Sri Lanka's president said Tuesday that almost all of the suspects who carried out the deadly Easter bombings on churches and hotels have been arrested.
President Maithripala Sirisena told Associated Press that "99-percent" of the suspects had been seized, as well as their explosive materials.
Police said an estimated $40 million in assets owned by the perpetrators have been frozen.
More than 250 people were killed more two weeks ago when Sri Lankan militants bombed churches full of Easter worshipers and luxury hotels. Two days later, Islamic State claimed responsibility.
Prime Minister Ranil Wickremesinghe said earlier Tuesday all of the jihadists responsible for the attacks have been arrested or killed but that the country is still threatened by "global terrorism."
Wickremesinghe told parliament despite the dismantling of much of the network linked to the attacks, the Buddhist-majority country needs more international help to prevent future attacks. "We need intelligence-sharing with foreign partners to deal with this challenge," he said.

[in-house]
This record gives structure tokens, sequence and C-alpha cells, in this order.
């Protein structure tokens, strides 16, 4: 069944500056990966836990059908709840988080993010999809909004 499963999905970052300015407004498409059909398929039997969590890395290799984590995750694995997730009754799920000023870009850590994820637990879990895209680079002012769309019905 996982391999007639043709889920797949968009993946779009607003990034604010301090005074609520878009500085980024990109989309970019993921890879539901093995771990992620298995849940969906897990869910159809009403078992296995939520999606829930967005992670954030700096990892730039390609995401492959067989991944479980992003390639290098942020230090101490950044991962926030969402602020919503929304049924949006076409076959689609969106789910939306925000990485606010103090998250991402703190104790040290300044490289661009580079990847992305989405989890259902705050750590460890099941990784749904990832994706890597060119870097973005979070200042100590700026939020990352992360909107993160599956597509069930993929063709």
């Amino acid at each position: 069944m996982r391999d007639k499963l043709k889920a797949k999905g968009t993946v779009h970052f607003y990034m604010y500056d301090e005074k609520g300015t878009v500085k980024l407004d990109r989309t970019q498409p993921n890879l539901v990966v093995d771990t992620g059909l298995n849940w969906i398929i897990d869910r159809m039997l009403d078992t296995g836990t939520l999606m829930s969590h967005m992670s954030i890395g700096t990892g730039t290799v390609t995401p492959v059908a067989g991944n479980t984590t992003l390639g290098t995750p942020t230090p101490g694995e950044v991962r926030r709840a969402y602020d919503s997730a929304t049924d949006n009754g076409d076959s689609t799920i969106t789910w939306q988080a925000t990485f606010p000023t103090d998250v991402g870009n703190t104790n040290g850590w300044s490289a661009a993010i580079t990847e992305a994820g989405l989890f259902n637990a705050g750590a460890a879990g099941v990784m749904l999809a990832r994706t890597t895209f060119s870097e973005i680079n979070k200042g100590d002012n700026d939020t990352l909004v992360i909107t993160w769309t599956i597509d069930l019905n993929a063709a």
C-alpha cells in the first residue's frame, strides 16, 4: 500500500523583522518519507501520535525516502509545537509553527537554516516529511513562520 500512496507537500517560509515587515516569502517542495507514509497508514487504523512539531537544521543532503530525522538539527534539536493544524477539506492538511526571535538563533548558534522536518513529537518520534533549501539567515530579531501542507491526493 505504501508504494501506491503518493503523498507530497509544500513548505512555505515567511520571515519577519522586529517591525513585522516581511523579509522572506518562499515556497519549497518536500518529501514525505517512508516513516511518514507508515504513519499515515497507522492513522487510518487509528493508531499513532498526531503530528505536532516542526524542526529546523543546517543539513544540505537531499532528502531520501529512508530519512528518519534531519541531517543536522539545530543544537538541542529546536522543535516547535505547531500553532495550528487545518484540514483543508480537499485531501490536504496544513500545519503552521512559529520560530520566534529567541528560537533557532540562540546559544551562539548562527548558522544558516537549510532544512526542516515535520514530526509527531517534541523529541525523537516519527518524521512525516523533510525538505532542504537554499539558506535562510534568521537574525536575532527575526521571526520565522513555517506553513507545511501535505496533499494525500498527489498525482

Eight countries are already participating in the Sri Lankan-led investigation, including the United States.
Sri Lankan authorities have said two little-known domestic Islamist groups were responsible for the bombings, the National Thowheeth Jamaath (NTJ) and Jamathei Millathu Ibrahim (JMI).
Tourism in Sri Lanka declined nearly eight percent in April from one year ago as travelers stayed away after the attacks. But on Tuesday President Sirisena declared the country is safe for tourists.